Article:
Show simple item record

dc.contributor.authorRobinson, Mark
dc.contributor.authorFriedman, Steven
dc.coverage.spatialSouth Africaen_GB
dc.coverage.spatialUgandaen_GB
dc.coverage.spatialGhanaen_GB
dc.date.accessioned2014-11-17T13:50:43Z
dc.date.available2014-11-17T13:50:43Z
dc.date.issued2005
dc.identifier.citationRobinson, M. and S. Friedman (2005) Civil society, democratisation and foreign aid in Africa. Discussion paper series, 383. Brighton: IDS.en_GB
dc.identifier.urihttp://opendocs.ids.ac.uk/opendocs/handle/123456789/5080
dc.description.abstractThis paper summarises the findings of a comparative research project on the contribution of civil society organisations to democratisation in Africa. Drawing primarily on empirical case studies of civil society organisations in South Africa and Uganda, and related material from Ghana, the research examines their ability to influence government policy and legislation through tangible shifts in policy and legislative priorities and their implementation, and to widen the opportunities available to citizens to participate in public affairs, promoting a culture of accountability and challenging the power of the state to dominate decision-making. The research also assesses the impact of foreign aid on the political efficacy and internal governance of civil society organisations to determine the extent to which these attributes are shaped by external support. Despite the acknowledged importance of policy engagement, the study finds that few civil society organisations demonstrate a consistent level of direct involvement in the policy process and fewer still make a significant difference to policy outcomes. Organisations that are closely linked to political parties and the state through ideological affinities or material resources have the greatest ability to exert policy influence, although official patronage does not guarantee successful engagement in the absence of strong organisational capacity. Donor funding for civil society policy advocacy has not made a major impact, though well-organised and substantially funded NGOs have made a significant contribution in some circumstances. Foreign aid can facilitate access to the policy process and strengthen capacity where there are opportunities for engagement and strong organisations already in place but it is not the most critical determinant of successful policy engagement. Rather it is the character of a particular organisation’s internal governance in galvanising the citizen’s voice and its specific relationship to the state and the political realm that are the most decisive factors in achieving policy influence. The contribution of civil society organisations to democracy is not limited to their capacity to influence public policy; they also foster voice and participation, which in turn are functions of internal governance practices. Their capacity to offer citizens a say in decisions and to enhance pluralism may be as important as their ability to influence policy and demand accountability from state actors. Keywords: civil society; governance; public policy; democracy; Africa.en_GB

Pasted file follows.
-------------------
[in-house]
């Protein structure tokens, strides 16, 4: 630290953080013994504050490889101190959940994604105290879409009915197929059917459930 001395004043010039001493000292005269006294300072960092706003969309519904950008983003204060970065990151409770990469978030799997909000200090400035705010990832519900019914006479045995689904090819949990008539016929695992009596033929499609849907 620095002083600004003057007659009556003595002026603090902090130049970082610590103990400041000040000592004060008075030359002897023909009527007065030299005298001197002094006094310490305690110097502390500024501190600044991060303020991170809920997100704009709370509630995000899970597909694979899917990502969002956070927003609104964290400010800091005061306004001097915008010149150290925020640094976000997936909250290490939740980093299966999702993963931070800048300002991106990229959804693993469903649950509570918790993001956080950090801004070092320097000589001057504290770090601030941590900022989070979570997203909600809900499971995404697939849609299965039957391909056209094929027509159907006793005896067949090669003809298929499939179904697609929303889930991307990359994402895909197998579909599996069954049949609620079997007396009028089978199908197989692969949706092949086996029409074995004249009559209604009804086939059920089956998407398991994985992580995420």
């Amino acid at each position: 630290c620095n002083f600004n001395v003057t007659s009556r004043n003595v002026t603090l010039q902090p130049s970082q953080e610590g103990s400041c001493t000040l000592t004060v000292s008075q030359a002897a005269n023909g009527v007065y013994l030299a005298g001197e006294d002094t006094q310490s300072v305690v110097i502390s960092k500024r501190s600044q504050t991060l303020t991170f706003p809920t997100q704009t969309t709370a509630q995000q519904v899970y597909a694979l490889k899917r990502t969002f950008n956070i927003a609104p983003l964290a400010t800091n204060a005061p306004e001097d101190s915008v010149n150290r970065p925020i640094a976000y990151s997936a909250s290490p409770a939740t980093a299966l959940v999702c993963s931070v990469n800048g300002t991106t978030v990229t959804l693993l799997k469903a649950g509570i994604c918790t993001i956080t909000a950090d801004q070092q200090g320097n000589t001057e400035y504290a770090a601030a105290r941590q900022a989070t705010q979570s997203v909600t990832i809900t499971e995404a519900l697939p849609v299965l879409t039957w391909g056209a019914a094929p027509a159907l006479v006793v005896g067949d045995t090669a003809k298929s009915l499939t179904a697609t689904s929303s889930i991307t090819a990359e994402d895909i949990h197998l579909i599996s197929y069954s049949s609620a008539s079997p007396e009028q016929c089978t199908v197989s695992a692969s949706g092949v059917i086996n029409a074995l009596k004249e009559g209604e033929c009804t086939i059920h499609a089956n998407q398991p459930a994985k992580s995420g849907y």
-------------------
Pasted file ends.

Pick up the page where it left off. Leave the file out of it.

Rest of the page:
dc.language.isoenen_GB
dc.publisherInstitute of Development Studiesen_GB
dc.relation.ispartofseriesIDS discussion papers;383
dc.rights.urihttp://www.ids.ac.uk/files/dmfile/IDSOpenDocsStandardTermsOfUse.pdfen_GB
dc.subjectAiden_GB
dc.subjectDevelopment Policyen_GB
dc.subjectGovernanceen_GB
dc.titleCivil society, democratisation and foreign aid in Africaen_GB
dc.typeIDS Discussion Paperen_GB
dc.rights.holderIDSen_GB
dc.identifier.koha152321


Files in this item

Thumbnail

This item appears in the following Collection(s)

Show simple item record